Capitals in South America
© Luke Kenyon
As one of the biggest cities in South America (and once known as the wealthiest in the world), Buenos Aires is the cultural and sporting epicentre of Argentina. There is everything from crazy nightlife and street performers to meat buffets and street crime all thrown into the one huge, dirty metropolis. In the upscale area of Palermo you can find high-end fashion and expensive restaurants. South near the docks is the famous area of La Boca home to not only the most patriotic football fans in the world, but a fashionable art scene with distinctive buildings lining the streets. In the heart of the city surrounded by a fragmented bus system is San Telmo housing antique stores and street markets, selling everything from live chickens to 19th century thrones. All over the city are huge parks that create relaxing areas for that afternoon mate and somewhere to digest the obscene amount of meat eaten at the buffets.
You are in for a surprise when coming to Santiago. The city is either surprisingly dull when going to some of the conservative suburbs, or surprisingly attractive when venturing into neighbourhoods like Bellavista and Barrio Brasil. Though those areas can seem a bit scruffy at the edge, they boast a down-to-earth bohemian vibe. The streets are either filled with abandoned shops with graffiti or artsy fashion stores and there are great eateries around every corner, ranging from fancy hip sidewalk cafes to charismatic restaurants.
A big ghastly mismatch. Yes, the first impression of Bogota will probably not be pretty, but it is a city that grows on you. The fairly high altitude at 2640 m makes the climate like eternal fall, chilled, and with warm rays of sun. The old quarter, La Candelaria, has heaps to keep you busy with during the day, while the surrounding hills will offer great views over the city at sunset, before you hit the bars. So while there are not many reasons to come to Bogota in the first place, there are lots of reasons to stay a little bit longer if you do.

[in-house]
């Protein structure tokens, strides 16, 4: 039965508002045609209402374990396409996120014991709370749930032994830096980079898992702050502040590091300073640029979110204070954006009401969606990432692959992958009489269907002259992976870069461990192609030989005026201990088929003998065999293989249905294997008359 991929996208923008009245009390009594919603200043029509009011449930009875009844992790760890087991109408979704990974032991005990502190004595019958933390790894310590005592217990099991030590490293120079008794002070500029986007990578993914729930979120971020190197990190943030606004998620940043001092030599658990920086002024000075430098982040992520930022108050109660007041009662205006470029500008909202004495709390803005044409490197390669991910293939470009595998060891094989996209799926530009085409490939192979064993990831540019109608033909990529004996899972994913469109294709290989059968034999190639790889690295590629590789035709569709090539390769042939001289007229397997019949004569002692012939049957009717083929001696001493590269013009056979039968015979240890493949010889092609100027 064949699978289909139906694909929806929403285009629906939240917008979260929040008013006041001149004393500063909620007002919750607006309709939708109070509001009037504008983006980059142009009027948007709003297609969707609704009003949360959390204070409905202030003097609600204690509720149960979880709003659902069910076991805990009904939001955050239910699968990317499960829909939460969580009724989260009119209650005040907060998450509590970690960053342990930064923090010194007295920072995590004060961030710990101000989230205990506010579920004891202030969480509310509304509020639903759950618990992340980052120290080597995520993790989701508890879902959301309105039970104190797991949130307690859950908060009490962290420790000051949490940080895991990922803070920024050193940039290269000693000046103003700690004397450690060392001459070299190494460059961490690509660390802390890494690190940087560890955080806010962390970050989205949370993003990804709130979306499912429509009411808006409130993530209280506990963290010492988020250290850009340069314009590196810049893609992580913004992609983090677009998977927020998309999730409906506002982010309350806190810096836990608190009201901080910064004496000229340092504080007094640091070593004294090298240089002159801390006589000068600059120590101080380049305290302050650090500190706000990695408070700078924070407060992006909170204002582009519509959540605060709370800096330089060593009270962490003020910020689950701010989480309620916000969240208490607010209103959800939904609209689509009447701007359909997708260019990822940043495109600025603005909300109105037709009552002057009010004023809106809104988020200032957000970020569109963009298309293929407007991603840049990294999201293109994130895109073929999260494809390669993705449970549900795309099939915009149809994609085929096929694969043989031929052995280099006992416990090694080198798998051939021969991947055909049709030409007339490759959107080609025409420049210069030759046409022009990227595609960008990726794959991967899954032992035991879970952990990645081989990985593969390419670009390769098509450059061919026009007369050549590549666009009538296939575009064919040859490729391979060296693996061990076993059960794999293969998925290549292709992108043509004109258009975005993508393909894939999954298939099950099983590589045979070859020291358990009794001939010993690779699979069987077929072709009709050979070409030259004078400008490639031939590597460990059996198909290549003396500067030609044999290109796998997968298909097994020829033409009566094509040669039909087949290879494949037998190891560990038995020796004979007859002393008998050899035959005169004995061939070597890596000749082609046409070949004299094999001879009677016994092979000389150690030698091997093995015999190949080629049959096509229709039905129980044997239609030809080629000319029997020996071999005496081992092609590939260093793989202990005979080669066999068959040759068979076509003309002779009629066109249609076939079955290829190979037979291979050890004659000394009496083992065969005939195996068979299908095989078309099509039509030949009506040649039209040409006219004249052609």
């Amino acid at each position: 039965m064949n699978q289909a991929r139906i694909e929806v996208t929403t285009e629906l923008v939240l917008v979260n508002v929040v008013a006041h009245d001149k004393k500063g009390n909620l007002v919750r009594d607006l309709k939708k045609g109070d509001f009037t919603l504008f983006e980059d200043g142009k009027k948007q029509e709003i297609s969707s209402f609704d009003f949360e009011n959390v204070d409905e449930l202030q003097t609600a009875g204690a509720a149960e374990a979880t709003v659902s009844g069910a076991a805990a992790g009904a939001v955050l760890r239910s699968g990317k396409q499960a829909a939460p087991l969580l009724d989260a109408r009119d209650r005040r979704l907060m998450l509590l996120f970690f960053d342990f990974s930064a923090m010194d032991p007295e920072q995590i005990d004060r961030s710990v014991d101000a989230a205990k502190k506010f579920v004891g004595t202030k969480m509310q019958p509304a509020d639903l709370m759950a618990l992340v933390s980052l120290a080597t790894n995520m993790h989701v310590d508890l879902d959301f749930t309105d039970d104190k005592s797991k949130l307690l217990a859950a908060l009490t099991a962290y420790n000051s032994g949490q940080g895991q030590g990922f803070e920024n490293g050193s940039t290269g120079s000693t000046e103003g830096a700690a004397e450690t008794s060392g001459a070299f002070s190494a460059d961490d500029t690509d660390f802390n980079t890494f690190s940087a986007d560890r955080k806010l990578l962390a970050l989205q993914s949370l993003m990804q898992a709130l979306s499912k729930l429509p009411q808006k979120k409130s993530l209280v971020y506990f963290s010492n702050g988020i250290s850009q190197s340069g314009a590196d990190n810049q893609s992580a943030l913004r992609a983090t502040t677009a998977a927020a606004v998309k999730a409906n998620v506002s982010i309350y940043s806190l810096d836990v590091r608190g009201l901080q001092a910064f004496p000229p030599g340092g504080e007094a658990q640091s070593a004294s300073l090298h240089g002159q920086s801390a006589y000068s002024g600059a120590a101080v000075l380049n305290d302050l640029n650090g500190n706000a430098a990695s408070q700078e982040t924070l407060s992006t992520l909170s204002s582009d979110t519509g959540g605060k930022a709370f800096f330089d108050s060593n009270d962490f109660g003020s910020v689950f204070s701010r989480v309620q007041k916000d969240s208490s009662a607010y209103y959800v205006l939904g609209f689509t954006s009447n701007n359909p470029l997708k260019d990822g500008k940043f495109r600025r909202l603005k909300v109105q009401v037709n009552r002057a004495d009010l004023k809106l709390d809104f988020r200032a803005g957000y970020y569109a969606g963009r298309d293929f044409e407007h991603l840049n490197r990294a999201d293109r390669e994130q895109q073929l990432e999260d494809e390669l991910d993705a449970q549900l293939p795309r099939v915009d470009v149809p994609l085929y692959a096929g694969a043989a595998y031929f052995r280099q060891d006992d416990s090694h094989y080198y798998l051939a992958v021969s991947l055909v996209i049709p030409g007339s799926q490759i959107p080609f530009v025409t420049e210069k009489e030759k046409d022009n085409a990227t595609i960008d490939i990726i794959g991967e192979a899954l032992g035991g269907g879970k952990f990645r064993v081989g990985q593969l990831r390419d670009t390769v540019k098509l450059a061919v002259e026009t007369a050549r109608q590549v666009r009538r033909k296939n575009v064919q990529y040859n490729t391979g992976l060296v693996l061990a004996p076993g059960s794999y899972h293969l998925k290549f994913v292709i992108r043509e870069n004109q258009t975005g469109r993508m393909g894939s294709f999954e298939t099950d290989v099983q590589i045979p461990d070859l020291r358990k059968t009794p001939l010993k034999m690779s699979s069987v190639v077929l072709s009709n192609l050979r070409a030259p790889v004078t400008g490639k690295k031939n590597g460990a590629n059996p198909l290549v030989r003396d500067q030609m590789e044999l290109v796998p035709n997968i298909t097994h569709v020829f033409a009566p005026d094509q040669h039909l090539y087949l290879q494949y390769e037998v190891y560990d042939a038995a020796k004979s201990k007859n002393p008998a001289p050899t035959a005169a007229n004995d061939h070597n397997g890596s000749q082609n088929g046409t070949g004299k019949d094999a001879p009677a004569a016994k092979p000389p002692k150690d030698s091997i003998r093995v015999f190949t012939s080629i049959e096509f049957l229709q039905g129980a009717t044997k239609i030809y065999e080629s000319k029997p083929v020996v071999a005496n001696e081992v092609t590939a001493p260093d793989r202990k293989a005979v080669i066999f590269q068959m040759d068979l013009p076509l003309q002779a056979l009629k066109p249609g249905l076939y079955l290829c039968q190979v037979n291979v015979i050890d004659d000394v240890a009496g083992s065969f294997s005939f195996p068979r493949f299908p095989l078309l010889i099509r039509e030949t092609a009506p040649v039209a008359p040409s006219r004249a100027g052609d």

Nobody will claim that Quito is pretty, but it does have its charm if you scratch the ugly concrete surface. The city is spread out along the valley at the foot of the Pichincha volcano, which certainly gives you some nice views. The old town (centro historico), which has been an UNESCO heritage site since 1978, has its fair share of colonial buildings and more than a handful of wonderful old churches. Check out the unfinished and rather drape neo-Gothic church, Basilica del Voto Nacional. Instead of having the usual mythical figures, the spires are decorated with Ecuadorean fauna, like Galapagos tortoises and penguins. Quito is not the best place in Ecuador, but neither is it as horrible as its bad reputation.
Most of the time, there isn't too much exciting stuff happening in Cayenne, except for sitting at a café on the central palm-filled square and watch life go by while drinking a coffee or pastis. The city centre of the capital of French Guiana is small and has a few pretty colonial houses, but nothing too noteworthy to see. The old fortress is pretty much decayed, but from this hill you do get a view over the river and the city. The market, however, is an exciting place and represents the population of this part of the world well: a mix between African, Asian, Amerindian and European.